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How nurses get paid, in 5 charts


Medscape on Wednesday released its annual RN/LRN Compensation report, which highlights trends in nurse compensation over the last year.

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For the report, Medscape surveyed 7,145 nurses—5,143 RNs and 2,002 LPNs—between June 10 and Aug. 26, 2019. Respondents were asked about topics such as salary, practice setting, level of education, and union membership.

How much nurses make

Overall, Medscape found compensation for RNs dropped slightly, from $81,000 in 2017 to $80,000 in 2018. Meanwhile, salaries for LPNs increased slightly, from $46,000 in 2017 to $48,000 in 2018.

However, compensation varied significantly by practice setting, Medscape found. Among RNs, work in industry settings, such as health plans, had the highest average annual compensation in 2018, while work in schools/college health services had the lowest. Work in school/college health services had the lowest compensation among LPNs as well, while skilled nursing facilities had the highest.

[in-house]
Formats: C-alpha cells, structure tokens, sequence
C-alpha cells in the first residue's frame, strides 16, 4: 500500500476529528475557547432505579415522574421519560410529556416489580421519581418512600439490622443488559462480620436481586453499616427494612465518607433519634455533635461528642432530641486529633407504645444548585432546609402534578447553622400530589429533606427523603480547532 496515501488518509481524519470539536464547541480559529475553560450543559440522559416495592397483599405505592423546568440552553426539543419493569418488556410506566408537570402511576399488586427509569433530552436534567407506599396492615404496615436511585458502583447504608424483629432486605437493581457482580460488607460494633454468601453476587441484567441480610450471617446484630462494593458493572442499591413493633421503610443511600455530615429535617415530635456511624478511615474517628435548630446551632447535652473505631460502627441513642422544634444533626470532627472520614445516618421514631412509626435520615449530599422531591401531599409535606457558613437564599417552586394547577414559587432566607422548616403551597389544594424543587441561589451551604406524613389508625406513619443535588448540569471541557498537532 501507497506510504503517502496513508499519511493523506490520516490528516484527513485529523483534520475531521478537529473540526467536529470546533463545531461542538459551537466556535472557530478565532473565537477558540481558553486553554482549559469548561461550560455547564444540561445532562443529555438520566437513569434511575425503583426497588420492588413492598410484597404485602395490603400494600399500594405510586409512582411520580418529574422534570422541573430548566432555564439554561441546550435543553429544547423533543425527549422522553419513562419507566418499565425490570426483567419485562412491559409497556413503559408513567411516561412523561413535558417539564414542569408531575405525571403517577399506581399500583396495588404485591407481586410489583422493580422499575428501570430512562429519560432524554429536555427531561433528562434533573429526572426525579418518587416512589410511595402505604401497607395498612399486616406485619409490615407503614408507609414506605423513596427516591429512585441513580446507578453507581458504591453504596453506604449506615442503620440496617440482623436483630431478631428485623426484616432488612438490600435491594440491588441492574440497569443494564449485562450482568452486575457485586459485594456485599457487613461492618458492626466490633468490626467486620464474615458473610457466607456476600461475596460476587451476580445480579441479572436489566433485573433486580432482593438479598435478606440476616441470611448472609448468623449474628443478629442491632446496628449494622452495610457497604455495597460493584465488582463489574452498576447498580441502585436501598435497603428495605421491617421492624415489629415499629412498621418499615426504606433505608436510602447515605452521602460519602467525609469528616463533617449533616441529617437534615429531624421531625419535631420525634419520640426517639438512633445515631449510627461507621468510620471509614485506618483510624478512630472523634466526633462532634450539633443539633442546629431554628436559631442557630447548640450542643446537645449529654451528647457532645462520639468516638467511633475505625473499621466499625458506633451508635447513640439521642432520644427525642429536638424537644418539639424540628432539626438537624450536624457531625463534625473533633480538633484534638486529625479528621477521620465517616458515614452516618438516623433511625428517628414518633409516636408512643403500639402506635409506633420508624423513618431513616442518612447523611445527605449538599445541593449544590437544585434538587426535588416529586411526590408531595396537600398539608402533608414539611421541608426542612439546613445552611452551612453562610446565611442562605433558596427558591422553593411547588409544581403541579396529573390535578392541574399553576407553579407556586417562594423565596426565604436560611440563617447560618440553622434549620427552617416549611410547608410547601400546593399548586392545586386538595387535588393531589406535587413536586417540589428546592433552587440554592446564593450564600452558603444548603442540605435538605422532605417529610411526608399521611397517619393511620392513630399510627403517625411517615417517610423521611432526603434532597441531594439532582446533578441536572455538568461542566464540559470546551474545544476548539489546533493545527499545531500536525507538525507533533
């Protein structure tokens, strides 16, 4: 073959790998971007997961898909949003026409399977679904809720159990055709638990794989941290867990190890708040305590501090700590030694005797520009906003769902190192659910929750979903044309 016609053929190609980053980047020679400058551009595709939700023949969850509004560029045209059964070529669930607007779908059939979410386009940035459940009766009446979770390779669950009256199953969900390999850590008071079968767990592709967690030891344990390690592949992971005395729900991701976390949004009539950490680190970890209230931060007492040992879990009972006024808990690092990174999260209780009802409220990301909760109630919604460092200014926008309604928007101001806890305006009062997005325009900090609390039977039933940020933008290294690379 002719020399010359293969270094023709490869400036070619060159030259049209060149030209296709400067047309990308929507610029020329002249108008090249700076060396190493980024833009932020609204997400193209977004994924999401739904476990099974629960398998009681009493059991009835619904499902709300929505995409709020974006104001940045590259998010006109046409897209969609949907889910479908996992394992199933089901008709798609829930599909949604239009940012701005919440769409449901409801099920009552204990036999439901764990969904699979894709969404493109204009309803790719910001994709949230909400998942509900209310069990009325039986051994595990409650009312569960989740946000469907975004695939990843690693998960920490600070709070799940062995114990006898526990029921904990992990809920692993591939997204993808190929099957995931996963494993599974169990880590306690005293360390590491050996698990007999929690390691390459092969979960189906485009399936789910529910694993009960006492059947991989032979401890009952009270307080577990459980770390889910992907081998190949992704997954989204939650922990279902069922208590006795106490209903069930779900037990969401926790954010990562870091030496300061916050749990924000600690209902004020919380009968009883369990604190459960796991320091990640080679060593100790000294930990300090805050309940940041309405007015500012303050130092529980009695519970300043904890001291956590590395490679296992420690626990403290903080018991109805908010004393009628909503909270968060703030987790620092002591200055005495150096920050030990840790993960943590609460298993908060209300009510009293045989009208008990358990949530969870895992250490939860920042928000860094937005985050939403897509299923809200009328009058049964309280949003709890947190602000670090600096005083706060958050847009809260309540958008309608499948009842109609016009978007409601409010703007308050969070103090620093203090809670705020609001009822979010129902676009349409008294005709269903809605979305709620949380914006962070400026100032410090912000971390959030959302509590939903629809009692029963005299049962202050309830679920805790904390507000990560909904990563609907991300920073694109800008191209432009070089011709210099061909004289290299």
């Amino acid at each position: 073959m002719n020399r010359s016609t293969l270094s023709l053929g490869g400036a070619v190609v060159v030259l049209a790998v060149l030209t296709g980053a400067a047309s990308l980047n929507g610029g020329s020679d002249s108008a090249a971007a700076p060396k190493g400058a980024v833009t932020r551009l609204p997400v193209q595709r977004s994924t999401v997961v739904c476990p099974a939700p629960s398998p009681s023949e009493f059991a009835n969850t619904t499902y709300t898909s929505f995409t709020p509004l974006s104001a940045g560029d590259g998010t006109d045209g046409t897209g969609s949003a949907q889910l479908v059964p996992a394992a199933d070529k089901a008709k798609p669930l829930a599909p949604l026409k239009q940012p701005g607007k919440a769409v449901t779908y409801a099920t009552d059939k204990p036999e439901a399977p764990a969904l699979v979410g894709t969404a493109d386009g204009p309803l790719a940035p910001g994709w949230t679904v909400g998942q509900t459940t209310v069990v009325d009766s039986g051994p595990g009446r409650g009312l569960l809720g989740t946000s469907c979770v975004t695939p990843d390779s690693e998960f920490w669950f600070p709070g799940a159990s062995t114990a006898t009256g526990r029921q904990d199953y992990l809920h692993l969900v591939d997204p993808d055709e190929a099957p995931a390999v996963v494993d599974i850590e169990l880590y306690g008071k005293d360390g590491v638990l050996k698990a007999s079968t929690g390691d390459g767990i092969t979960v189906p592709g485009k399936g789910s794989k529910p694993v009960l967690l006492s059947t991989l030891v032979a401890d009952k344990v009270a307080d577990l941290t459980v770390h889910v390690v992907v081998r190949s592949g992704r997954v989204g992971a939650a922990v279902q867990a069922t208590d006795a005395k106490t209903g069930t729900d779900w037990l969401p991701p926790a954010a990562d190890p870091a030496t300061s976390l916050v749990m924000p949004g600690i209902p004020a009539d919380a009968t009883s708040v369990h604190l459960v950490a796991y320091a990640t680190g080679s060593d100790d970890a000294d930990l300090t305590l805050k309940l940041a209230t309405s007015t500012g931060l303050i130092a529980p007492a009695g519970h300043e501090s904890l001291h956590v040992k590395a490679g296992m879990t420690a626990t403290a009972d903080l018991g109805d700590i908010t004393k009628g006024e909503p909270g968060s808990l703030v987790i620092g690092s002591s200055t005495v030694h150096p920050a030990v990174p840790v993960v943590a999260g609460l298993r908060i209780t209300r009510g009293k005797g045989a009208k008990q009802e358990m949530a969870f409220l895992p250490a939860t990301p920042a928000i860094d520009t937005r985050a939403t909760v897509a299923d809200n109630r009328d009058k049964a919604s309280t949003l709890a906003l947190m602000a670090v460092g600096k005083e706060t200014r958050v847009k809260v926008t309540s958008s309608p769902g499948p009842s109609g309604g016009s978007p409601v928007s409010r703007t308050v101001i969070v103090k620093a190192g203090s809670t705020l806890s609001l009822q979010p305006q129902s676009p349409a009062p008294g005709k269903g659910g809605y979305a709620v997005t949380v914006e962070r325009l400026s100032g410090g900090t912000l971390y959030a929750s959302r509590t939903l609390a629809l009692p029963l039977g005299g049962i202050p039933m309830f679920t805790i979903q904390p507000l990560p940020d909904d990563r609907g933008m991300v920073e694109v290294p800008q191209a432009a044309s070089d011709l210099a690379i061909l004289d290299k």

Compensation also varied by educational degree, Medscape found. Among RNs, nearly half had a bachelor's degree as their highest educational degree, and just over a quarter had an associate degree as their highest educational degree.

RNs with a doctoral degree, which only made up 2% of respondents to Medscape's survey, had the highest average compensation, at $94,000, while RNs with an associate degree had the lowest, at $75,000.

Medscape also found that the gender pay gap persisted in 2018. Male RNs were paid an average 4% more than female RNs, while male LPNs were paid an average of about 10% more than female LPNs. Medscape said it does not "fully understand" the gap but said it could be explained in part by different work habits between men and women in nursing. For instance, according to Medscape, male nurses are more likely than their female counterparts to work in higher paid settings.

The survey also found significant pay differences by region. The Pacific region had the highest average annual compensation for RNs, while the East South Central region had the lowest. The East South Central region had the lowest compensation for LPNs as well, while New England had the highest.

Medscape also found that many RNs and LPNs do not feel fairly compensated. Among RNs, 51% said they felt fairly compensated. The rate was 42% among LPNs. According to Medscape, nurse satisfaction with pay has been steadily declining for three years (Stokowski et al., Medscape RN/LPN Compensation Report 2019, 10/9).


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